Everything’s bigger in Texas

Local real estate market booms


Srihari Yechangunja

Housing markets change frequently with the change of economic conditions. The housing market in Coppell and the Dallas-Fort Worth area booms as others crash all over the United States.

Texas is notorious for breaking the rules; as the only state that was once a country, remnants of that independence remain in the form of Texas flags and pledges in classrooms. Texas doesn’t just break cultural precedent, though; it also defies economic standards. 

As the real estate market crashes all over America, the market in Texas booms.

The real estate market is a living, breathing entity; it’s mercurial. The term is a broad one, describing the trends in buying and selling property in the United States seller’s market is one in which people are more likely to buy homes, making it profitable for sellers. 

A buyer’s market is one in which many people are selling, so prices dip as supply increases, making it beneficial for buyers. Texas is famous for attracting buyers with large, low-cost homes. However, in most cases, the COVID-19 market belongs to sellers, who are able to raise their prices in a time when few people are selling and many are buying; the buyers are willing to pay more due to necessity.

“[It is] definitely [a] sellers [market],” Everest Homes realtor Priya Pazhayidathu said. “So that’s what the pandemic brought, which is surprising. We were anticipating the market to go down and stay a buyers market, but then after a couple of months, people started venturing out to look for homes, [and] slowly started creating the demand.”

This doesn’t make the Texas market any less attractive for buyers, though. Many major technology companies, such as Oracle Corporation and Tesla, have moved their headquarters to the Dallas-Fort Worth area, bringing with them their employees. Texas has no state income tax and recently imposed an income tax credit, making it significantly less expensive to conduct business here than California, the long-established technology hub centered around Silicon Valley.

“Due to recent influx of young professionals moving to Austin with their companies, the demand [for housing] has gone up drastically,” Oracle principal software engineer Sourav Mohapatra said. “It’s still affordable, but prices are going up every year, and with more companies moving their headquarters to Austin I anticipate the prices increasing [further], and maybe 5-10 years from now it will be not be [as] affordable.”

The influx of corporate moves to Texas has made the state attractive to many other homebuyers, who contribute to Texas’ second-place spot on the U.S. Census Bureau’s list of states by population. Within Texas, Dallas County is the second-most populous county, after Harris County.

Americans have been traveling west for residential development since the 18th century, when Manifest Destiny ruled the land. The trend continues as development in Texas booms; as of June 2021, several hundred construction permits were being submitted annually. Still, in spite of the large inventory, the market belongs to sellers.

The real estate market is booming in the Dallas-Fort Worth area. As such, house prices are rising in Coppell and its border cities. (Srihari Yechangunja)

“If a house is on the market, it takes less than three months to sell at this point,” said Coppell realtor Ryan Storch, a 2017 graduate of Coppell High School. “Honestly, in Coppell and the DFW area, it takes less than 30 days to sell some houses.”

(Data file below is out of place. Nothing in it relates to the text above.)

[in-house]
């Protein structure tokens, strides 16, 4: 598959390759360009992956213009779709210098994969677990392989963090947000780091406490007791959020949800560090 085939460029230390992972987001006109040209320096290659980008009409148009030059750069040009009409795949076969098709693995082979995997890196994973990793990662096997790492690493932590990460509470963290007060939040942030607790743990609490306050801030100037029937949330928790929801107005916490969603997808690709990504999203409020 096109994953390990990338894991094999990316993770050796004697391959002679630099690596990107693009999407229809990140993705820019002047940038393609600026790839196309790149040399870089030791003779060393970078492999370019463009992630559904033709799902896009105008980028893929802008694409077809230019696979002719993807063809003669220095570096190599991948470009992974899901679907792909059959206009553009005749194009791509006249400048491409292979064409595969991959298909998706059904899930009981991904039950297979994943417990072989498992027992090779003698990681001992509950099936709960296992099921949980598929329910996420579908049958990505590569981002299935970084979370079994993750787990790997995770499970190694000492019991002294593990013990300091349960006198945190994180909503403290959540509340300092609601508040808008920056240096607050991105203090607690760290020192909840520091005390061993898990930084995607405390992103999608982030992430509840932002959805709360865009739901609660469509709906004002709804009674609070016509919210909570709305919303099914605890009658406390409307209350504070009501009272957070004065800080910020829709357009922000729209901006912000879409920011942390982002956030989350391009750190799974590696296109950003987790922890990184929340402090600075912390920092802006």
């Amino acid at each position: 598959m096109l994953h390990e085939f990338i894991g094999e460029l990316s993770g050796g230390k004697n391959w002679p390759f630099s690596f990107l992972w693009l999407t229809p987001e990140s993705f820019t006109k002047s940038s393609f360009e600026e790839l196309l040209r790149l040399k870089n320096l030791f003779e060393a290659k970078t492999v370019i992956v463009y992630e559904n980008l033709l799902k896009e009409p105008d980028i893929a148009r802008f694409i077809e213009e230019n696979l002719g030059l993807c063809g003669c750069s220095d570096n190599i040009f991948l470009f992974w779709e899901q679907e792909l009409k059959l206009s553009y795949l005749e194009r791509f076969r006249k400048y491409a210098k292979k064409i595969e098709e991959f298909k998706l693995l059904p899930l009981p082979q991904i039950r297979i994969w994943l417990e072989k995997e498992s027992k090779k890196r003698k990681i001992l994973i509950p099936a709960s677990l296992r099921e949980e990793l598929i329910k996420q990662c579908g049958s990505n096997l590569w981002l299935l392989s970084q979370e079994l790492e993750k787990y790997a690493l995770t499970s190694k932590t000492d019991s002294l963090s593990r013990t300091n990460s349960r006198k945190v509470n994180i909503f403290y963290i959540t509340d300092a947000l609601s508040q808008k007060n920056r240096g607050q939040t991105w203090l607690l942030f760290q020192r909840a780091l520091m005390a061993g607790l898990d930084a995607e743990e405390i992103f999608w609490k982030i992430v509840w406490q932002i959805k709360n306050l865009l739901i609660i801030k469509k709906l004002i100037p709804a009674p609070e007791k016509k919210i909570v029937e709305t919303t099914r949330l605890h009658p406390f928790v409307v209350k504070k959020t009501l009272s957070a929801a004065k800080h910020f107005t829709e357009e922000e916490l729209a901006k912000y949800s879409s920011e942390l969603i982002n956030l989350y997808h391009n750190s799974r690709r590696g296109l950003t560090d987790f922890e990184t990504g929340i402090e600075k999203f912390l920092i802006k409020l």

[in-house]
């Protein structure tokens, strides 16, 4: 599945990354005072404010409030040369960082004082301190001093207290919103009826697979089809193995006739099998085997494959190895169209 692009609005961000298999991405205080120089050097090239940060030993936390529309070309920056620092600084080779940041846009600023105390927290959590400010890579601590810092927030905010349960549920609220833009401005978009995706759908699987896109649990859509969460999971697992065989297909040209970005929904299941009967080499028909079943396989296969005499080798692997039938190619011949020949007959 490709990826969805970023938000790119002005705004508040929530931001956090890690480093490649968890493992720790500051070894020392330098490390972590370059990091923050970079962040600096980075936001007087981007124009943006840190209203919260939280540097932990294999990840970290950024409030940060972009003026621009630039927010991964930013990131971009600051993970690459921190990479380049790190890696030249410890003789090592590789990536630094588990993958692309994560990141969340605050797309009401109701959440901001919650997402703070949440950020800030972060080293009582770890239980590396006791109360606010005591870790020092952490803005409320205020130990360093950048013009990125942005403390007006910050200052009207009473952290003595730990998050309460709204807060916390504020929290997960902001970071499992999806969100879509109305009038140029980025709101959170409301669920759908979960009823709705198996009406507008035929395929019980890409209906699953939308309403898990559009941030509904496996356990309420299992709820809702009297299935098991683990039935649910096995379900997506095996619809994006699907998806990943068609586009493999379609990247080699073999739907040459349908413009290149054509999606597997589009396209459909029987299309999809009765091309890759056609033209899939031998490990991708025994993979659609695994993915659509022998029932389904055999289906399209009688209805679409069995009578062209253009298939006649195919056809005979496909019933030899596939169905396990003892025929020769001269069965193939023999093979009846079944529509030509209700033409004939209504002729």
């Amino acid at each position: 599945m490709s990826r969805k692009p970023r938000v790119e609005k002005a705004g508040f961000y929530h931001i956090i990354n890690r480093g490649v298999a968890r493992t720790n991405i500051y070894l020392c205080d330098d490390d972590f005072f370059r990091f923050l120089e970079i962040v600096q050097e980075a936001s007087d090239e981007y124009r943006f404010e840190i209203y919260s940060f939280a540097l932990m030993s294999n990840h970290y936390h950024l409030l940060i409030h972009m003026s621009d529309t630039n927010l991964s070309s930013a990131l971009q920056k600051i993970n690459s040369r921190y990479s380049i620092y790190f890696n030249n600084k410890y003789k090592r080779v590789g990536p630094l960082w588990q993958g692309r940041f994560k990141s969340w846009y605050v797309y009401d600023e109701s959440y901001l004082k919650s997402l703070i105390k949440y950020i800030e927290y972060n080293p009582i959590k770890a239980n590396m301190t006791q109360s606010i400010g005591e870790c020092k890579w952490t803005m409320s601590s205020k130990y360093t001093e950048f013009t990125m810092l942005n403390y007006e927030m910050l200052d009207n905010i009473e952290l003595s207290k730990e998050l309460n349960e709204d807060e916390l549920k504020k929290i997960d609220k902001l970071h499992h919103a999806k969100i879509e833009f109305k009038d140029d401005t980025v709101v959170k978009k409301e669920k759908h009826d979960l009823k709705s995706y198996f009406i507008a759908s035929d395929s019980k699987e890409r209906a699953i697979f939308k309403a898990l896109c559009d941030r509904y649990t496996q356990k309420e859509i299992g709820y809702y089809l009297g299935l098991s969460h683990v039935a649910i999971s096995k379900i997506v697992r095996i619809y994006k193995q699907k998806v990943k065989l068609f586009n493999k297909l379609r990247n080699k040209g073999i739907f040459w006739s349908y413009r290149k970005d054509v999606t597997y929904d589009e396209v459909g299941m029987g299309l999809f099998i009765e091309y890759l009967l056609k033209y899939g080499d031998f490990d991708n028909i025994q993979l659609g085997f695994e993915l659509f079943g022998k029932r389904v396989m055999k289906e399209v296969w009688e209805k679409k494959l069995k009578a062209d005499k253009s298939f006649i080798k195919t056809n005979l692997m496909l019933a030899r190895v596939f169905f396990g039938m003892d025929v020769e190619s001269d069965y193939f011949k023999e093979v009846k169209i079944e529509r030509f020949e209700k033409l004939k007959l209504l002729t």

The pandemic began a veritable domino effect that devastated the housing market and housing situation in the United States. With costs rising as workers were laid off all over the country, many Americans struggled to pay rent, relying on a national eviction moratorium issued by the Centers for Disease Control and Prevention (CDC) to stay in their homes. When a bid from the Biden Administration to renew the moratoriums was denied by the Supreme Court on Nov. 4, the market got even tighter, with demand increasing exponentially. In the midst of these struggles, though, one lone state’s market booms: the lone star state’s.

Real estate is all about location, location, location; what brings people to Coppell? (Srihari Yechangunja)

“Coppell is a family town,” Storch said. “The average cost of a house here is about $450,000 because of the school district, so there are not as many young people as families with middle and high school-aged children.”

America is a contradictory country. It’s a country of billionaires and a country with a homeless population of 580,466; Texas’ population includes 25,858 homeless people – 4.57 percent of the state’s population. This wealth disparity is reflected in many spheres of life, such as education and healthcare, as well as housing. 

In smaller cities such as Coppell, that disparity becomes more evident. Coppell has housing options for all budgets, with the market ranging from under $100,000 to over $1,000,000

“Coppell is always prime [real estate] because of the school district and the location,” Pazhayidathu said. “I would say it’s the niche – you have the airports close, all the highways are close by, so everywhere you want to go you can actually go in 15 to 20 minutes.”

Proximity to the city, a highly-ranked school district and a prevailing community atmosphere are among the factors attracting buyers and investors alike to Coppell. The city also contains the Cypress Waters development – which promotes itself as the “heart of the Dallas Fort Worth metroplex” – wherein residential and commercial developments have emerged. Texas has been a magnet for commercial development for years, but residential development is booming as Americans flock to the south for lower taxes and warmer weather.

So welcome to Texas, snowbirds; drive friendly.

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